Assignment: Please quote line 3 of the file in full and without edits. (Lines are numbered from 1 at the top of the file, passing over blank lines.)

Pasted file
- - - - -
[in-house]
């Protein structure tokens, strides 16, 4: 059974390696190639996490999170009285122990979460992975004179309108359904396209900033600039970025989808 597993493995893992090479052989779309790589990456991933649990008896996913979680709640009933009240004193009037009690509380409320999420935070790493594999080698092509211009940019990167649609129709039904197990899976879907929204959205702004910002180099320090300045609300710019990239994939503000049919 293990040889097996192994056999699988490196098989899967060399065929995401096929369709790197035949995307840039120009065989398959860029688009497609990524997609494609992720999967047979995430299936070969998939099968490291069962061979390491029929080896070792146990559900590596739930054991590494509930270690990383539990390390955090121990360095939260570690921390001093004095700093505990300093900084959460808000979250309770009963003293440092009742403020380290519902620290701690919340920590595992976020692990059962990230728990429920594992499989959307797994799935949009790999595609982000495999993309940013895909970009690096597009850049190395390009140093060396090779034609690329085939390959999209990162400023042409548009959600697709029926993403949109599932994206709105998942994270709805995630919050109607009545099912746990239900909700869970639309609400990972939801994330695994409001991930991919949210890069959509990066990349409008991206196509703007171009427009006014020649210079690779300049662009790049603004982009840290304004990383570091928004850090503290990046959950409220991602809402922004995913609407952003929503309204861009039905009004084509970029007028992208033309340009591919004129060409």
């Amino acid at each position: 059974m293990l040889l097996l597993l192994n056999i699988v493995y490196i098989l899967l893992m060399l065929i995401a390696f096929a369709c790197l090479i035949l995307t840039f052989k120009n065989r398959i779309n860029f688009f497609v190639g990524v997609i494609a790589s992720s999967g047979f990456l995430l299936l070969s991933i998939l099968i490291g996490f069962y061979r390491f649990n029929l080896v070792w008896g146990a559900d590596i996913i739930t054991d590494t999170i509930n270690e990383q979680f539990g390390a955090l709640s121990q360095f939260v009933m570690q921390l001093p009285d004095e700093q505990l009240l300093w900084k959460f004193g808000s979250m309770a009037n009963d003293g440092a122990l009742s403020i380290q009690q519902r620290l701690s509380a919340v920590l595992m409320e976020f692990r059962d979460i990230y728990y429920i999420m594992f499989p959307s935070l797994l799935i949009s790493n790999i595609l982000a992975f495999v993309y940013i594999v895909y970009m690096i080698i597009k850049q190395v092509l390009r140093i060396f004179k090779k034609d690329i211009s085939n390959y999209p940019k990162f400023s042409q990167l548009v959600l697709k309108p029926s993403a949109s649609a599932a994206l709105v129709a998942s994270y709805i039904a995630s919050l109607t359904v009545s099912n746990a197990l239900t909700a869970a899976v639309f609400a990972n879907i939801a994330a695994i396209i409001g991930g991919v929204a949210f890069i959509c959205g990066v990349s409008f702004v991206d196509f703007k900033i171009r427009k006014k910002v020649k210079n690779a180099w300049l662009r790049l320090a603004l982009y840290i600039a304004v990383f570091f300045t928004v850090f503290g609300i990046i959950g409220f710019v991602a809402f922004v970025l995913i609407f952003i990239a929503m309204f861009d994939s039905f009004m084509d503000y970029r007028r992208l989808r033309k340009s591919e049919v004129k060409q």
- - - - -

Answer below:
């Amino acid at each position: 059974m293990l040889l097996l597993l192994n056999i699988v493995y490196i098989l899967l893992m060399l065929i995401a390696f096929a369709c790197l090479i035949l995307t840039f052989k120009n065989r398959i779309n860029f688009f497609v190639g990524v997609i494609a790589s992720s999967g047979f990456l995430l299936l070969s991933i998939l099968i490291g996490f069962y061979r390491f649990n029929l080896v070792w008896g146990a559900d590596i996913i739930t054991d590494t999170i509930n270690e990383q979680f539990g390390a955090l709640s121990q360095f939260v009933m570690q921390l001093p009285d004095e700093q505990l009240l300093w900084k959460f004193g808000s979250m309770a009037n009963d003293g440092a122990l009742s403020i380290q009690q519902r620290l701690s509380a919340v920590l595992m409320e976020f692990r059962d979460i990230y728990y429920i999420m594992f499989p959307s935070l797994l799935i949009s790493n790999i595609l982000a992975f495999v993309y940013i594999v895909y970009m690096i080698i597009k850049q190395v092509l390009r140093i060396f004179k090779k034609d690329i211009s085939n390959y999209p940019k990162f400023s042409q990167l548009v959600l697709k309108p029926s993403a949109s649609a599932a994206l709105v129709a998942s994270y709805i039904a995630s919050l109607t359904v009545s099912n746990a197990l239900t909700a869970a899976v639309f609400a990972n879907i939801a994330a695994i396209i409001g991930g991919v929204a949210f890069i959509c959205g990066v990349s409008f702004v991206d196509f703007k900033i171009r427009k006014k910002v020649k210079n690779a180099w300049l662009r790049l320090a603004l982009y840290i600039a304004v990383f570091f300045t928004v850090f503290g609300i990046i959950g409220f710019v991602a809402f922004v970025l995913i609407f952003i990239a929503m309204f861009d994939s039905f009004m084509d503000y970029r007028r992208l989808r033309k340009s591919e049919v004129k060409q």